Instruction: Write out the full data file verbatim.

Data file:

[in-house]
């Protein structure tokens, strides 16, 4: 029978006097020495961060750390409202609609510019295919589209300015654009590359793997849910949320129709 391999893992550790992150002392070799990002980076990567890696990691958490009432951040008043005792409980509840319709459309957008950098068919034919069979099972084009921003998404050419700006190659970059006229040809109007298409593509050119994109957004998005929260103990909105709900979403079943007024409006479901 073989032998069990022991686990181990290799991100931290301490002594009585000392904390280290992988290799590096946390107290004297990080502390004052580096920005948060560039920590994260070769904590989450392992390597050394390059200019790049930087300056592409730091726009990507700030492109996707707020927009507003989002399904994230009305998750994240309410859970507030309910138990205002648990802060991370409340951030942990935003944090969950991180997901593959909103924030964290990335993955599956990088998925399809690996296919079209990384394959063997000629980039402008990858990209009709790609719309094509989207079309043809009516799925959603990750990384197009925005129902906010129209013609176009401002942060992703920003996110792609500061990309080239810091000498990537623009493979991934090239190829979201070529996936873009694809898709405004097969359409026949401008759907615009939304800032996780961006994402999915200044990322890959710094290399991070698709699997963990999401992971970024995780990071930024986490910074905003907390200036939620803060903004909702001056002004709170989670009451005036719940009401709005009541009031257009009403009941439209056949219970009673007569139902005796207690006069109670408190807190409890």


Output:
[in-house]
């Protein structure tokens, strides 16, 4: 029978006097020495961060750390409202609609510019295919589209300015654009590359793997849910949320129709 391999893992550790992150002392070799990002980076990567890696990691958490009432951040008043005792409980509840319709459309957008950098068919034919069979099972084009921003998404050419700006190659970059006229040809109007298409593509050119994109957004998005929260103990909105709900979403079943007024409006479901 073989032998069990022991686990181990290799991100931290301490002594009585000392904390280290992988290799590096946390107290004297990080502390004052580096920005948060560039920590994260070769904590989450392992390597050394390059200019790049930087300056592409730091726009990507700030492109996707707020927009507003989002399904994230009305998750994240309410859970507030309910138990205002648990802060991370409340951030942990935003944090969950991180997901593959909103924030964290990335993955599956990088998925399809690996296919079209990384394959063997000629980039402008990858990209009709790609719309094509989207079309043809009516799925959603990750990384197009925005129902906010129209013609176009401002942060992703920003996110792609500061990309080239810091000498990537623009493979991934090239190829979201070529996936873009694809898709405004097969359409026949401008759907615009939304800032996780961006994402999915200044990322890959710094290399991070698709699997963990999401992971970024995780990071930024986490910074905003907390200036939620803060903004909702001056002004709170989670009451005036719940009401709005009541009031257009009403009941439209056949219970009673007569139902005796207690006069109670408190807190409890």